23rd February 2021

What We Get Wrong About Exercise

If you have watched some of our videos on health and fitness, you may have heard our catchphrase “eat well, move more, worry less”. The Move More portion in our philosophy doesn’t necessarily refer to simply working out more. Instead, it takes a more holistic view on an active lifestyle: not just working out with more volume, but also moving with more regularity and variety in our day-to-day life.

Recently, we came across an article that posed a number of intriguing questions about the conventional understanding of health and fitness. The article is based on an interview with Daniel Lieberman, a professor in the department of human evolutionary biology at Harvard, and we concur with much of his findings and ideas (he’s an expert after all). Here are some key takeaways from the piece, along with our thoughts.

Exercise Is Unnecessary? (Well, Not Exactly!)

Many of us have come to accept the idea that we should be exercising regularly for good health. And “exercising” means spending an hour a day, most days a week, pushing weights at the gym, running on a treadmill or sweating it out at a yoga class, etc. But how did people get fit and healthy then, before the fitness industry was invented?

When I go to these [remote African tribal] villages, I'm the only person who gets up in the morning and goes for a run. And often they laugh at me. They think I'm just absolutely bizarre. ... Why would anybody do something like that?

Daniel Lieberman

We first pondered this question years ago, by the introduction of a concept called Blue Zones. Blue Zones are regions of the world where people live longer than normal, usually well into the 100’s on average. In other words, these are the healthiest people in the world!

People in these parts of the world tend to lead slower-paced lives that are not (yet) pervaded by many of our modernities. While they’re constantly active — think tending to farms or out fishing at sea — most of them have probably never exercised for the sake of exercising like we do, because it simply wasn’t necessary.

For most of us, the modern lifestyle has become undeniably sedentary. So “exercise” was the solution we came up with; essentially, it’s medicine designed to combat the superficial symptoms of said sedentariness. Workouts tend to be prescribed just like medicine too. Three sets of ten reps, two times a week! Twenty minutes on the treadmill, three times a week!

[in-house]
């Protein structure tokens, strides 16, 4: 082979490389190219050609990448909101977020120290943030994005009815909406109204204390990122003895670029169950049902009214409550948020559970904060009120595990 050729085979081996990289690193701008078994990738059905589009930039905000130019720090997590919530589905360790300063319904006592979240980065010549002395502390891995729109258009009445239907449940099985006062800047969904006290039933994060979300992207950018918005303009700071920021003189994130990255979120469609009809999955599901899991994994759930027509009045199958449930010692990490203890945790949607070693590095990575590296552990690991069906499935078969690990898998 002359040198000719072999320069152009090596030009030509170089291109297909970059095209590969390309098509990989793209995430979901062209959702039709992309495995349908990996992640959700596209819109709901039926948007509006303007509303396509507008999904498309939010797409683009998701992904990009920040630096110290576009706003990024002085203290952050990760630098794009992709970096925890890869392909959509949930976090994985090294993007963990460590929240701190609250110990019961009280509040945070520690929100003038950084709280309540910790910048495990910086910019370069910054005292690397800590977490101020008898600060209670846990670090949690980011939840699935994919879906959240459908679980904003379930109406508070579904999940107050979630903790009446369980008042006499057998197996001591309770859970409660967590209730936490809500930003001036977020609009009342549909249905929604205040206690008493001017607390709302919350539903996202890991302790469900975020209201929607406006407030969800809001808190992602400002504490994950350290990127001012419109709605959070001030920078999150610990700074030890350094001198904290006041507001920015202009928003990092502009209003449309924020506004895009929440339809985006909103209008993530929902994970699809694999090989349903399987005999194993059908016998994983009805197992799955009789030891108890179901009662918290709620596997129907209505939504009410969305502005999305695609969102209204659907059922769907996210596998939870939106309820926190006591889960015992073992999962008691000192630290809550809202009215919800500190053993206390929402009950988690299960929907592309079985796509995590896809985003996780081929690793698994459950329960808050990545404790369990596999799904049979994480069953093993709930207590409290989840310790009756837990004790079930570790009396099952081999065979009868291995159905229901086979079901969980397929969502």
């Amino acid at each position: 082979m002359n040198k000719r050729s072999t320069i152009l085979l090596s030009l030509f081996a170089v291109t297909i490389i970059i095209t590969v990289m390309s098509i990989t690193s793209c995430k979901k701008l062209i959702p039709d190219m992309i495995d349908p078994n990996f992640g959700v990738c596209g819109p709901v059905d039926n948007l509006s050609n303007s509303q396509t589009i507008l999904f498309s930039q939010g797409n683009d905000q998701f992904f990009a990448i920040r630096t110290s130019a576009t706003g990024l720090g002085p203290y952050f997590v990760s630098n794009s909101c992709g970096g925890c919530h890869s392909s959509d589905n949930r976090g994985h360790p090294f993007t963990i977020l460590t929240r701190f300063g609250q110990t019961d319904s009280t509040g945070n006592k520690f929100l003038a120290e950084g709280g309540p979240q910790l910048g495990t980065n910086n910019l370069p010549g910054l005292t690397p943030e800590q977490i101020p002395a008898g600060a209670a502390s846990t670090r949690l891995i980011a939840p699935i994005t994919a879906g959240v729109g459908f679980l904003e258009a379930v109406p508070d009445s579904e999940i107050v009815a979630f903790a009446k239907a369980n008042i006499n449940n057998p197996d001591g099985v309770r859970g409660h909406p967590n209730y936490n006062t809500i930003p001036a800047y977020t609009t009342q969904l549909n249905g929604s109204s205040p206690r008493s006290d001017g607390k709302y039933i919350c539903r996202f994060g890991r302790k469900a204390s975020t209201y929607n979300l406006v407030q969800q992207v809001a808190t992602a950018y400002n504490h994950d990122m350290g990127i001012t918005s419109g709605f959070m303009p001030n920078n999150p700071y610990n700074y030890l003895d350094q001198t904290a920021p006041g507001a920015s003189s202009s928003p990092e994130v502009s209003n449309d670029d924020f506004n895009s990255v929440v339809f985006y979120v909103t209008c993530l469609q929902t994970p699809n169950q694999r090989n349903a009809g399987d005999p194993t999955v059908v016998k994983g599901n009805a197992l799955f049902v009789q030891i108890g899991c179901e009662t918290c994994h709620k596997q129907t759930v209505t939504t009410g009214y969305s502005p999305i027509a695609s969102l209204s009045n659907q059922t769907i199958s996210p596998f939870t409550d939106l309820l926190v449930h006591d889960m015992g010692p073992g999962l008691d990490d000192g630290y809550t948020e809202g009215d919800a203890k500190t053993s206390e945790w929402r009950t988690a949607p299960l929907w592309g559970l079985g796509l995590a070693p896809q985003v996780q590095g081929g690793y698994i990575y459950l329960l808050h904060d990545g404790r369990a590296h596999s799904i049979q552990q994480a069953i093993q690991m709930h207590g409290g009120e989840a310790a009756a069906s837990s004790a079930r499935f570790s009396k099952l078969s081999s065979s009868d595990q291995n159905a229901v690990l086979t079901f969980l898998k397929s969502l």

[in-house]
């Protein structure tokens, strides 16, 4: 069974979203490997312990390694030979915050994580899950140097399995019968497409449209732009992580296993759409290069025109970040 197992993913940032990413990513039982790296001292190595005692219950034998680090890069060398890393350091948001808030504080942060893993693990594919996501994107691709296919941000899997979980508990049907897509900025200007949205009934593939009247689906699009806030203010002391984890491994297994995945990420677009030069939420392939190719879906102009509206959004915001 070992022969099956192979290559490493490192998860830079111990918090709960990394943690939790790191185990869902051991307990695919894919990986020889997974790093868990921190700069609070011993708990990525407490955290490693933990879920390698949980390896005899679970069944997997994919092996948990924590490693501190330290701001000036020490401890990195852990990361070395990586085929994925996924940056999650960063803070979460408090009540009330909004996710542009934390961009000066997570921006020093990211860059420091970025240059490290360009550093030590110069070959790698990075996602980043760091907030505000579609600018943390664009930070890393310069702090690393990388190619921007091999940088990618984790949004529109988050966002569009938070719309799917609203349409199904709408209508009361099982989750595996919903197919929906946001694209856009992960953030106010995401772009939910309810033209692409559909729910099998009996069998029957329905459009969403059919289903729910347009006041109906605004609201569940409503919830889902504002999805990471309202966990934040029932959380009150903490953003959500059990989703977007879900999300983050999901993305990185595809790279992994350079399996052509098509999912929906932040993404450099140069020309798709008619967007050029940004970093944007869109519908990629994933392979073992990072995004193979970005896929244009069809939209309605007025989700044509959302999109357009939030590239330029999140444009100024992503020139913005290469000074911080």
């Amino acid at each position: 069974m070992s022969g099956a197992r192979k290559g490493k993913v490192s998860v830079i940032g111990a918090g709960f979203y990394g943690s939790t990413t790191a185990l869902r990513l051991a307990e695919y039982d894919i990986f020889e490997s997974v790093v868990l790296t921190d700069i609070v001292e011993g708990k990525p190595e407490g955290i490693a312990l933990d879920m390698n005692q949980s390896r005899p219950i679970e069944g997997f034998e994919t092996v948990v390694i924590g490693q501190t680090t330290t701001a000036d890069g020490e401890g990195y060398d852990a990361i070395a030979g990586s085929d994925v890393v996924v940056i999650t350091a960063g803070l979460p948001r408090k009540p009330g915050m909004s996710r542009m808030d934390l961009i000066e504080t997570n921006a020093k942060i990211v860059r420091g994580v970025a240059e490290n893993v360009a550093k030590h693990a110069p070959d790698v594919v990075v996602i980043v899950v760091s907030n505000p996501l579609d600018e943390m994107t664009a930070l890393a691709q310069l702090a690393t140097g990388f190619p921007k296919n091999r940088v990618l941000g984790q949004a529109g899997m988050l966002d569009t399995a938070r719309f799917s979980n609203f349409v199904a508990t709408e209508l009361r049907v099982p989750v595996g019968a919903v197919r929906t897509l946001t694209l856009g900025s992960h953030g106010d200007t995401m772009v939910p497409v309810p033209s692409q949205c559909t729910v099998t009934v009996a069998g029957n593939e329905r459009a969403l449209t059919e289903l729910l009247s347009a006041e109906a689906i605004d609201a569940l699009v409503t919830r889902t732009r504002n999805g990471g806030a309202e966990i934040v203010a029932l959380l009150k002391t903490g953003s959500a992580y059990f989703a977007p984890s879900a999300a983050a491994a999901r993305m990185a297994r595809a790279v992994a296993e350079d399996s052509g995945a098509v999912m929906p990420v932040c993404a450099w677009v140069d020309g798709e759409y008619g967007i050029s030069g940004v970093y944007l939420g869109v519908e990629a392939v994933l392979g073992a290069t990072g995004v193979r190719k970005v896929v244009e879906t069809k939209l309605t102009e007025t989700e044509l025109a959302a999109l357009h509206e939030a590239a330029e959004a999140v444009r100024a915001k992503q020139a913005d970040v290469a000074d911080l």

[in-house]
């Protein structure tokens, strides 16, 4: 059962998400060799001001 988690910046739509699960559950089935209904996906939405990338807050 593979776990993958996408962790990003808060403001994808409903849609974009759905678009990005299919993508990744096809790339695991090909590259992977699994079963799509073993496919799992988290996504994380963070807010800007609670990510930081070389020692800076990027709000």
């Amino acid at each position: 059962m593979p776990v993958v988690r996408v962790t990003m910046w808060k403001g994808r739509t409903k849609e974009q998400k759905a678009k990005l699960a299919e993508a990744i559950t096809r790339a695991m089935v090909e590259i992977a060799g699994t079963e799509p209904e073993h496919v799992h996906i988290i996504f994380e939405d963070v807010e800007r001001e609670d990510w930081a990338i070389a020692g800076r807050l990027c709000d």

Don’t get us wrong, we’re not saying that there’s no need for people to exercise, or that we should forget about doing structured workout routines – not at all. But, we believe there’s a lot to learn from the indigenous hunter-gatherers that Prof. Lieberman has spent so much time studying, or the healthy, happy folks from the world’s Blue Zones.

Move with more regularity. Move with more variety. It’s simpler than we think!

There's all different kinds of physical activity, and it's all good in different ways.

Daniel Lieberman

Sitting Is A Problem. The Solution Isn't To Not Sit.

The article also touches on a number of other topics regarding physical activity. Here are two more noteworthy quotes by Prof. Lieberman:

It's not unnatural or strange or weird to sit a lot, but it is problematic if, of course, that's all you do.

Interrupted sitting, as well as not sitting in a chair that's kind of nestling your body and preventing you from using any muscles, all that kind of keeps your muscles going and turns out to be a much healthier way to sit.

Daniel Lieberman

Very familiar! These ideas are basically the foundations behind our decision to set up floor desks in our office.

If you’re interested in reading the full article or listening to the entire interview with Prof. Lieberman, check out this link.

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